Factory Floor: '25 25' album review
In this era of flatulent and flabby EDM, it’s refreshing to hear a record like ‘25 25’. One that’s tight and challenging and knows its dance music history. One that will appeal equally to aficionados of experimental electronic music and the 6am Sunday morning club crowd. It’s Factory Floor’s second album and it’s their best.
As a band, Factory Floor have always felt different. They’re not part of any of-the-moment scene. Rather, members Nik Void and Gabe Gurnsey prefer to hang out with bastions of the Northern electronic avant-garde such as Throbbing Gristle’s Chris Carter and Cosey Fanni Tutti, and New Order’s Stephen Morris. In London, where they used to be based, they chose a warehouse in scruffy Seven Sisters for their endless experimental synth sessions; refusing point blank to engage with east London’s trendiness.
In the course of making ‘25 25’, the threesome became a twosome (Dominic Butler quit) and Void and Gurnsey dispersed, finishing the record from Norfolk and LA respectively. The result is something harrowingly stripped-back: eight tracks of intense four-to-the-floor drum kicks, skittering snares and buried, half-heard vocals.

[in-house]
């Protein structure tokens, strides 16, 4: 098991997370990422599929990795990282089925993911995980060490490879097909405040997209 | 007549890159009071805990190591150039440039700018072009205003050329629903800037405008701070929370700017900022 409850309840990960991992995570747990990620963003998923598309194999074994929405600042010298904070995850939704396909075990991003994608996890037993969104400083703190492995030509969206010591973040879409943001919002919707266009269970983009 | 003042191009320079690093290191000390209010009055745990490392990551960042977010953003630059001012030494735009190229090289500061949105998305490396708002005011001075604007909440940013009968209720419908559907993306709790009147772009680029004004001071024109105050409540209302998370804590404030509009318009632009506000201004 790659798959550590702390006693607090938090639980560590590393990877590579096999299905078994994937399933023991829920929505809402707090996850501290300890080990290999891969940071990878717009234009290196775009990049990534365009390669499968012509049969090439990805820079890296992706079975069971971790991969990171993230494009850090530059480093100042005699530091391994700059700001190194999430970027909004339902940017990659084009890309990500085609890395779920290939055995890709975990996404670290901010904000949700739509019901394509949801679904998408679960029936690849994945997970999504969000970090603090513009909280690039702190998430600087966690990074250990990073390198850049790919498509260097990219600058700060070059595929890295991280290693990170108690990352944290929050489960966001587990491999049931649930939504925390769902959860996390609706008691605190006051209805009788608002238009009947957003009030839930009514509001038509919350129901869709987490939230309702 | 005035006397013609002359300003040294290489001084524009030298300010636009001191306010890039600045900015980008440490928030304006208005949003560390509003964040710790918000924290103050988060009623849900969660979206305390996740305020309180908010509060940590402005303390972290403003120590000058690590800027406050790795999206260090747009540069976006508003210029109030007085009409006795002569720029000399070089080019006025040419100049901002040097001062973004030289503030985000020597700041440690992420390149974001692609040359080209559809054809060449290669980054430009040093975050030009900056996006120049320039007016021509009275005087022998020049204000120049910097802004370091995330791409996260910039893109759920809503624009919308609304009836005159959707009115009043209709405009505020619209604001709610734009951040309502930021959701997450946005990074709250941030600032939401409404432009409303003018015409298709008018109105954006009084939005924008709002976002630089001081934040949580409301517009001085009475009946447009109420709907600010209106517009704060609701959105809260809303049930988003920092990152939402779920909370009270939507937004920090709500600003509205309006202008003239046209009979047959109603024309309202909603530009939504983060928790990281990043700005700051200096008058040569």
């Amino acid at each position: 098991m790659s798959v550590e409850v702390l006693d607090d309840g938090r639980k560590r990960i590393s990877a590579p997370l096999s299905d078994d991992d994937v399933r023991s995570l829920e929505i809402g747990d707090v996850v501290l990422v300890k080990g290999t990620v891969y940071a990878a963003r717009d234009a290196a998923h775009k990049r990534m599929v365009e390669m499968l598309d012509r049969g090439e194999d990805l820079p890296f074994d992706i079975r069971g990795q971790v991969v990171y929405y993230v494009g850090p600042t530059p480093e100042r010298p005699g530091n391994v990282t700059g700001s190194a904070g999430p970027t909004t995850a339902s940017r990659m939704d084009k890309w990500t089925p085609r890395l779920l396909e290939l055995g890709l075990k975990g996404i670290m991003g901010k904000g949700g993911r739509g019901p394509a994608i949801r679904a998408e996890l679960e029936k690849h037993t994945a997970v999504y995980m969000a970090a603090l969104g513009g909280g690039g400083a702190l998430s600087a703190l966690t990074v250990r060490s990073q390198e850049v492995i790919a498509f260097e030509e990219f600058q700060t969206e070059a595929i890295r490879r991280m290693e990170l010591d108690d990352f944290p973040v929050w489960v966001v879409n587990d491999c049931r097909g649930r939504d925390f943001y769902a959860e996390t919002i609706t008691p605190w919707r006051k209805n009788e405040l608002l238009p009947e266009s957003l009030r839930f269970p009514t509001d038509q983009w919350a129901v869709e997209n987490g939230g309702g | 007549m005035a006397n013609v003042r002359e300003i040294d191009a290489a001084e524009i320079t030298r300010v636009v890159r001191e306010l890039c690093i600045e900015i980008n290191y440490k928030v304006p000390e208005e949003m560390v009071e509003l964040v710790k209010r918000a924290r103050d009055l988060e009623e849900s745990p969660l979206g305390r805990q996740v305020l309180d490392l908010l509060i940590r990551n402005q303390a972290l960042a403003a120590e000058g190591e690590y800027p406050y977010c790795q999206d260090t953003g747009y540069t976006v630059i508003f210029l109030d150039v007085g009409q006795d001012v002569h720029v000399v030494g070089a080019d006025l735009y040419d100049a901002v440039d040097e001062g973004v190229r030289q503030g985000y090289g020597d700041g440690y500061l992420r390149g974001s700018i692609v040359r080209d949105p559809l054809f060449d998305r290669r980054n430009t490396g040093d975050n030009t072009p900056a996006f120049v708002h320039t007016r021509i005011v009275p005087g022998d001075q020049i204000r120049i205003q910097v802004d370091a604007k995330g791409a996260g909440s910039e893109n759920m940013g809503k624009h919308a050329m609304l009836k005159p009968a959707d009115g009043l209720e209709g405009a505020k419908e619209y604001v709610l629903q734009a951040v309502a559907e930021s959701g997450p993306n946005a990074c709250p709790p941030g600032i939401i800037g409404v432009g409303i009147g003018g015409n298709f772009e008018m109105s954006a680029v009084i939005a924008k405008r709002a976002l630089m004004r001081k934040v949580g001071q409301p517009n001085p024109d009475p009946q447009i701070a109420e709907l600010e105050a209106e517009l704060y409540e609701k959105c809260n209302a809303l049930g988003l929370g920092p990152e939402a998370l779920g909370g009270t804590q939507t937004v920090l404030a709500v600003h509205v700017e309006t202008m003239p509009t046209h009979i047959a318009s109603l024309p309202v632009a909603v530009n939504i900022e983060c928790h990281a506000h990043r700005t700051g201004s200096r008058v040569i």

Opener ‘Meet Me At The End’ is a take-no-prisoners acid house track, carried along by a murmured line: “Work, work, work…”. It’s like listening to Rihanna while on a bad trip.
‘Relay’ practically threatens you to dance to it, with its sarcastically off-kilter synths. ‘Ya’ is the album highlight and the closest thing to a single. It almost, almost, has a verse, even if it is just the word “ya” repeated over and over.
There is, under everything, a purpose to ‘25 25’ that goes beyond giving clubgoers some of the best squelchy house tracks they’ve squirmed to since the heyday of Chicago pioneer Larry Heard. All its synth stabs and nonchalant lyrics feel like a great big “f**k you” and show off that same punky sense of nihilism as the forebears of the English electronic music scene.
Some tracks will have you dancing; some simply stomping your feet in determined anger. Refusing to accept the status quo is what Factory Floor have done throughout their career. And right now, that feels like just the right idea.